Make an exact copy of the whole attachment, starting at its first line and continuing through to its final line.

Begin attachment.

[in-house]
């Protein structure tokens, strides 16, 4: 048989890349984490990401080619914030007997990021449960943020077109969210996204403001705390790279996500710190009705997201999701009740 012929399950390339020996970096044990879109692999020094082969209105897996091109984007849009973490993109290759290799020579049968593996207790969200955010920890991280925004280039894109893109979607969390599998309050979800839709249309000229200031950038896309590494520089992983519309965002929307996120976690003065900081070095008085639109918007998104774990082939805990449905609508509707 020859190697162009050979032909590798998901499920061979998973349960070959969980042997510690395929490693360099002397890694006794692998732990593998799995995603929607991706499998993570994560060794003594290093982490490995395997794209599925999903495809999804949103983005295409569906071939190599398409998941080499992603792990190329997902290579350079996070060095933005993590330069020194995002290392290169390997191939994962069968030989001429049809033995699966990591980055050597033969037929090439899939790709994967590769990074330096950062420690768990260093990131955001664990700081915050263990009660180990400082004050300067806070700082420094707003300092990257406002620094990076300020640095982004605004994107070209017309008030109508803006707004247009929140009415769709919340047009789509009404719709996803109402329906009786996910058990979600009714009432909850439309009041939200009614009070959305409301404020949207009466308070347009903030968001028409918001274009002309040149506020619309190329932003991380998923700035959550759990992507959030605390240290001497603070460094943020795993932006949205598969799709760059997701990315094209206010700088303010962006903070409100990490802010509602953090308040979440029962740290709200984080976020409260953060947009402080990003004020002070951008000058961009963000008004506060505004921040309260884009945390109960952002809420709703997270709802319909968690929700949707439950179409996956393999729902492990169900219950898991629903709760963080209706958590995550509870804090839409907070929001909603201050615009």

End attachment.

[in-house]
């Protein structure tokens, strides 16, 4: 048989890349984490990401080619914030007997990021449960943020077109969210996204403001705390790279996500710190009705997201999701009740 012929399950390339020996970096044990879109692999020094082969209105897996091109984007849009973490993109290759290799020579049968593996207790969200955010920890991280925004280039894109893109979607969390599998309050979800839709249309000229200031950038896309590494520089992983519309965002929307996120976690003065900081070095008085639109918007998104774990082939805990449905609508509707 020859190697162009050979032909590798998901499920061979998973349960070959969980042997510690395929490693360099002397890694006794692998732990593998799995995603929607991706499998993570994560060794003594290093982490490995395997794209599925999903495809999804949103983005295409569906071939190599398409998941080499992603792990190329997902290579350079996070060095933005993590330069020194995002290392290169390997191939994962069968030989001429049809033995699966990591980055050597033969037929090439899939790709994967590769990074330096950062420690768990260093990131955001664990700081915050263990009660180990400082004050300067806070700082420094707003300092990257406002620094990076300020640095982004605004994107070209017309008030109508803006707004247009929140009415769709919340047009789509009404719709996803109402329906009786996910058990979600009714009432909850439309009041939200009614009070959305409301404020949207009466308070347009903030968001028409918001274009002309040149506020619309190329932003991380998923700035959550759990992507959030605390240290001497603070460094943020795993932006949205598969799709760059997701990315094209206010700088303010962006903070409100990490802010509602953090308040979440029962740290709200984080976020409260953060947009402080990003004020002070951008000058961009963000008004506060505004921040309260884009945390109960952002809420709703997270709802319909968690929700949707439950179409996956393999729902492990169900219950898991629903709760963080209706958590995550509870804090839409907070929001909603201050615009």